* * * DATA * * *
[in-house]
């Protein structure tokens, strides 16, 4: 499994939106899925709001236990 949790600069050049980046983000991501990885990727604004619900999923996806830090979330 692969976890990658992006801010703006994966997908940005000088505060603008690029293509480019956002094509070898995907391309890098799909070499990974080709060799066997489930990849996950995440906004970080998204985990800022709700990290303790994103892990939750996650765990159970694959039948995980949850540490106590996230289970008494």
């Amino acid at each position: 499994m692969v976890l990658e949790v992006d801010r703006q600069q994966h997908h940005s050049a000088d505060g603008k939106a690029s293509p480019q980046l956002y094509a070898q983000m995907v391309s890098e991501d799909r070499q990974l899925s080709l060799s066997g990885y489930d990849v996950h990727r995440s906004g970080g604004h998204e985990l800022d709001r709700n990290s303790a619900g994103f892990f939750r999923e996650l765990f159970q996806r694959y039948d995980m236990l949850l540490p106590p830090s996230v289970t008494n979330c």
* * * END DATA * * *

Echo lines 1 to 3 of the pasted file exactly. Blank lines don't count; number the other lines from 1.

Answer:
[in-house]
């Protein structure tokens, strides 16, 4: 499994939106899925709001236990 949790600069050049980046983000991501990885990727604004619900999923996806830090979330 692969976890990658992006801010703006994966997908940005000088505060603008690029293509480019956002094509070898995907391309890098799909070499990974080709060799066997489930990849996950995440906004970080998204985990800022709700990290303790994103892990939750996650765990159970694959039948995980949850540490106590996230289970008494």
């Amino acid at each position: 499994m692969v976890l990658e949790v992006d801010r703006q600069q994966h997908h940005s050049a000088d505060g603008k939106a690029s293509p480019q980046l956002y094509a070898q983000m995907v391309s890098e991501d799909r070499q990974l899925s080709l060799s066997g990885y489930d990849v996950h990727r995440s906004g970080g604004h998204e985990l800022d709001r709700n990290s303790a619900g994103f892990f939750r999923e996650l765990f159970q996806r694959y039948d995980m236990l949850l540490p106590p830090s996230v289970t008494n979330c």